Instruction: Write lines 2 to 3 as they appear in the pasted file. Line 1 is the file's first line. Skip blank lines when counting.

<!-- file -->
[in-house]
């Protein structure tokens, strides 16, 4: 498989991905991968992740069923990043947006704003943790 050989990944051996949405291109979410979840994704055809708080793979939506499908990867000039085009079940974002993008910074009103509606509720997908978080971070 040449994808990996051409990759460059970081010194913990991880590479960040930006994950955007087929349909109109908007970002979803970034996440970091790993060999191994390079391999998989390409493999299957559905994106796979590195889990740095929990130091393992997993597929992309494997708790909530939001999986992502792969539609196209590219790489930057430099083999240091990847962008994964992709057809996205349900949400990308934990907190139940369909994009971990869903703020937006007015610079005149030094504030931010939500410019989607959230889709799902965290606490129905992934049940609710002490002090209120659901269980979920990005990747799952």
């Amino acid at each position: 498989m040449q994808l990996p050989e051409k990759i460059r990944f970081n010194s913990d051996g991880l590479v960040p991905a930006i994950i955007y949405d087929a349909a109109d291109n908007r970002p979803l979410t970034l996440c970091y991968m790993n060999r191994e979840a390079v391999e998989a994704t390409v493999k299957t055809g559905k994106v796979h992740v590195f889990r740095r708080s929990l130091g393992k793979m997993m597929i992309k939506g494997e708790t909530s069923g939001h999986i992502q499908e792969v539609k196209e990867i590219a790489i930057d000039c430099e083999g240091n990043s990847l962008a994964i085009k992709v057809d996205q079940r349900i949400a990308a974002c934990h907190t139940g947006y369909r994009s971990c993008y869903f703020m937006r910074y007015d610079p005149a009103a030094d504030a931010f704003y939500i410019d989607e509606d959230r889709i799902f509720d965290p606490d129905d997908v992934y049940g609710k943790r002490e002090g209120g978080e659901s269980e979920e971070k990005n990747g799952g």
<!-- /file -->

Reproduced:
């Protein structure tokens, strides 16, 4: 498989991905991968992740069923990043947006704003943790 050989990944051996949405291109979410979840994704055809708080793979939506499908990867000039085009079940974002993008910074009103509606509720997908978080971070 040449994808990996051409990759460059970081010194913990991880590479960040930006994950955007087929349909109109908007970002979803970034996440970091790993060999191994390079391999998989390409493999299957559905994106796979590195889990740095929990130091393992997993597929992309494997708790909530939001999986992502792969539609196209590219790489930057430099083999240091990847962008994964992709057809996205349900949400990308934990907190139940369909994009971990869903703020937006007015610079005149030094504030931010939500410019989607959230889709799902965290606490129905992934049940609710002490002090209120659901269980979920990005990747799952």
């Amino acid at each position: 498989m040449q994808l990996p050989e051409k990759i460059r990944f970081n010194s913990d051996g991880l590479v960040p991905a930006i994950i955007y949405d087929a349909a109109d291109n908007r970002p979803l979410t970034l996440c970091y991968m790993n060999r191994e979840a390079v391999e998989a994704t390409v493999k299957t055809g559905k994106v796979h992740v590195f889990r740095r708080s929990l130091g393992k793979m997993m597929i992309k939506g494997e708790t909530s069923g939001h999986i992502q499908e792969v539609k196209e990867i590219a790489i930057d000039c430099e083999g240091n990043s990847l962008a994964i085009k992709v057809d996205q079940r349900i949400a990308a974002c934990h907190t139940g947006y369909r994009s971990c993008y869903f703020m937006r910074y007015d610079p005149a009103a030094d504030a931010f704003y939500i410019d989607e509606d959230r889709i799902f509720d965290p606490d129905d997908v992934y049940g609710k943790r002490e002090g209120g978080e659901s269980e979920e971070k990005n990747g799952g």